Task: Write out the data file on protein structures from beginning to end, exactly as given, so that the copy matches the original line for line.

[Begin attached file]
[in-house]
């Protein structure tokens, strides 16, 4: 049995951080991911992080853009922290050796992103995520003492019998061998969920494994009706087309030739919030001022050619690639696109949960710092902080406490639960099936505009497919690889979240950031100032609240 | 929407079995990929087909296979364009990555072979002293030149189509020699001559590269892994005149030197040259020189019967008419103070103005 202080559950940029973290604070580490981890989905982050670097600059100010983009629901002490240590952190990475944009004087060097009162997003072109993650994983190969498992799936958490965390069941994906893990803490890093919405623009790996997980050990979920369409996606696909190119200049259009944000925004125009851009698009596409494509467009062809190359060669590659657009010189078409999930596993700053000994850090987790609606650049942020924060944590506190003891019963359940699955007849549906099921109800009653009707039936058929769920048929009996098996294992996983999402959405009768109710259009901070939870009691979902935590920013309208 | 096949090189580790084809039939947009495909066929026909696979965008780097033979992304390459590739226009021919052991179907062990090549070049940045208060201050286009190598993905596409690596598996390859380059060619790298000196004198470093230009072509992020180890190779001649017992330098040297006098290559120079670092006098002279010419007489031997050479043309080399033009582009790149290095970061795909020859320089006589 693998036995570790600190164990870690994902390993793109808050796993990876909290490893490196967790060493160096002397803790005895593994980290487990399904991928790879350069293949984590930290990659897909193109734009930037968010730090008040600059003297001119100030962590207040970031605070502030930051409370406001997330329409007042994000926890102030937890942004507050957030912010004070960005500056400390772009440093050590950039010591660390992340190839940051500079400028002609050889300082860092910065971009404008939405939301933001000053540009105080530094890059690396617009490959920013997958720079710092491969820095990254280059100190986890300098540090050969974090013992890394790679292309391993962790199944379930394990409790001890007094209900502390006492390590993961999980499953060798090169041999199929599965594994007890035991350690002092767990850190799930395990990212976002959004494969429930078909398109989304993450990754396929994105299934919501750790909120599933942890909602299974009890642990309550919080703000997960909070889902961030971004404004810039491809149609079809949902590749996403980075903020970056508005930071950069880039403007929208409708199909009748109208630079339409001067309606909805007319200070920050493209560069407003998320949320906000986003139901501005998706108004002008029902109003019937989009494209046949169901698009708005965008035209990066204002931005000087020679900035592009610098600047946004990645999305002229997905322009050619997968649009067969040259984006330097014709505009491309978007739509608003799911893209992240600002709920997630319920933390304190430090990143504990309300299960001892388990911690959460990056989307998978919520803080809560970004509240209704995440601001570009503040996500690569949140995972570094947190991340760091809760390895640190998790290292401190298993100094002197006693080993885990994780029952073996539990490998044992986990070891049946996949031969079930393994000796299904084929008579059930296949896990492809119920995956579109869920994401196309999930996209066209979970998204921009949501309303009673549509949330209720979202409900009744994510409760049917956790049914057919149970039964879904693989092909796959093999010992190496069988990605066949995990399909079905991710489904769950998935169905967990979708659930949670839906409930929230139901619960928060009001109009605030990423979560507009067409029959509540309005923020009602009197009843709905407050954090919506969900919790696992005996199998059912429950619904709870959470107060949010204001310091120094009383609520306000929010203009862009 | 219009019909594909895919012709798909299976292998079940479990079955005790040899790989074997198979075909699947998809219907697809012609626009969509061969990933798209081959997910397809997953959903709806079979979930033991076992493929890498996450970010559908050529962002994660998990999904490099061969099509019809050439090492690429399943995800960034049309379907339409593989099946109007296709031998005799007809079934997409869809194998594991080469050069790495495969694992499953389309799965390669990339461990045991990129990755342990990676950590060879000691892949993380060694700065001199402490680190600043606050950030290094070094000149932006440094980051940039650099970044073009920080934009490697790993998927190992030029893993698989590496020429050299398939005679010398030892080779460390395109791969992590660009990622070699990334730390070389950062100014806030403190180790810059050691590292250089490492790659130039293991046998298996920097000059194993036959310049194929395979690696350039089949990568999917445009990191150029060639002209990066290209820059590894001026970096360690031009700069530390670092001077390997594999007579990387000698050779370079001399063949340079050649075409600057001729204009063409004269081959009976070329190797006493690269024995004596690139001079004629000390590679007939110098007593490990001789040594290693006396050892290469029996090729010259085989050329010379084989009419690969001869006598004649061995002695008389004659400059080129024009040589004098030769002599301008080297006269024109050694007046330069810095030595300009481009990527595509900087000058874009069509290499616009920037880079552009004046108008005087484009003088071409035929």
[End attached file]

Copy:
[in-house]
């Protein structure tokens, strides 16, 4: 049995951080991911992080853009922290050796992103995520003492019998061998969920494994009706087309030739919030001022050619690639696109949960710092902080406490639960099936505009497919690889979240950031100032609240 | 929407079995990929087909296979364009990555072979002293030149189509020699001559590269892994005149030197040259020189019967008419103070103005 202080559950940029973290604070580490981890989905982050670097600059100010983009629901002490240590952190990475944009004087060097009162997003072109993650994983190969498992799936958490965390069941994906893990803490890093919405623009790996997980050990979920369409996606696909190119200049259009944000925004125009851009698009596409494509467009062809190359060669590659657009010189078409999930596993700053000994850090987790609606650049942020924060944590506190003891019963359940699955007849549906099921109800009653009707039936058929769920048929009996098996294992996983999402959405009768109710259009901070939870009691979902935590920013309208 | 096949090189580790084809039939947009495909066929026909696979965008780097033979992304390459590739226009021919052991179907062990090549070049940045208060201050286009190598993905596409690596598996390859380059060619790298000196004198470093230009072509992020180890190779001649017992330098040297006098290559120079670092006098002279010419007489031997050479043309080399033009582009790149290095970061795909020859320089006589 693998036995570790600190164990870690994902390993793109808050796993990876909290490893490196967790060493160096002397803790005895593994980290487990399904991928790879350069293949984590930290990659897909193109734009930037968010730090008040600059003297001119100030962590207040970031605070502030930051409370406001997330329409007042994000926890102030937890942004507050957030912010004070960005500056400390772009440093050590950039010591660390992340190839940051500079400028002609050889300082860092910065971009404008939405939301933001000053540009105080530094890059690396617009490959920013997958720079710092491969820095990254280059100190986890300098540090050969974090013992890394790679292309391993962790199944379930394990409790001890007094209900502390006492390590993961999980499953060798090169041999199929599965594994007890035991350690002092767990850190799930395990990212976002959004494969429930078909398109989304993450990754396929994105299934919501750790909120599933942890909602299974009890642990309550919080703000997960909070889902961030971004404004810039491809149609079809949902590749996403980075903020970056508005930071950069880039403007929208409708199909009748109208630079339409001067309606909805007319200070920050493209560069407003998320949320906000986003139901501005998706108004002008029902109003019937989009494209046949169901698009708005965008035209990066204002931005000087020679900035592009610098600047946004990645999305002229997905322009050619997968649009067969040259984006330097014709505009491309978007739509608003799911893209992240600002709920997630319920933390304190430090990143504990309300299960001892388990911690959460990056989307998978919520803080809560970004509240209704995440601001570009503040996500690569949140995972570094947190991340760091809760390895640190998790290292401190298993100094002197006693080993885990994780029952073996539990490998044992986990070891049946996949031969079930393994000796299904084929008579059930296949896990492809119920995956579109869920994401196309999930996209066209979970998204921009949501309303009673549509949330209720979202409900009744994510409760049917956790049914057919149970039964879904693989092909796959093999010992190496069988990605066949995990399909079905991710489904769950998935169905967990979708659930949670839906409930929230139901619960928060009001109009605030990423979560507009067409029959509540309005923020009602009197009843709905407050954090919506969900919790696992005996199998059912429950619904709870959470107060949010204001310091120094009383609520306000929010203009862009 | 219009019909594909895919012709798909299976292998079940479990079955005790040899790989074997198979075909699947998809219907697809012609626009969509061969990933798209081959997910397809997953959903709806079979979930033991076992493929890498996450970010559908050529962002994660998990999904490099061969099509019809050439090492690429399943995800960034049309379907339409593989099946109007296709031998005799007809079934997409869809194998594991080469050069790495495969694992499953389309799965390669990339461990045991990129990755342990990676950590060879000691892949993380060694700065001199402490680190600043606050950030290094070094000149932006440094980051940039650099970044073009920080934009490697790993998927190992030029893993698989590496020429050299398939005679010398030892080779460390395109791969992590660009990622070699990334730390070389950062100014806030403190180790810059050691590292250089490492790659130039293991046998298996920097000059194993036959310049194929395979690696350039089949990568999917445009990191150029060639002209990066290209820059590894001026970096360690031009700069530390670092001077390997594999007579990387000698050779370079001399063949340079050649075409600057001729204009063409004269081959009976070329190797006493690269024995004596690139001079004629000390590679007939110098007593490990001789040594290693006396050892290469029996090729010259085989050329010379084989009419690969001869006598004649061995002695008389004659400059080129024009040589004098030769002599301008080297006269024109050694007046330069810095030595300009481009990527595509900087000058874009069509290499616009920037880079552009004046108008005087484009003088071409035929």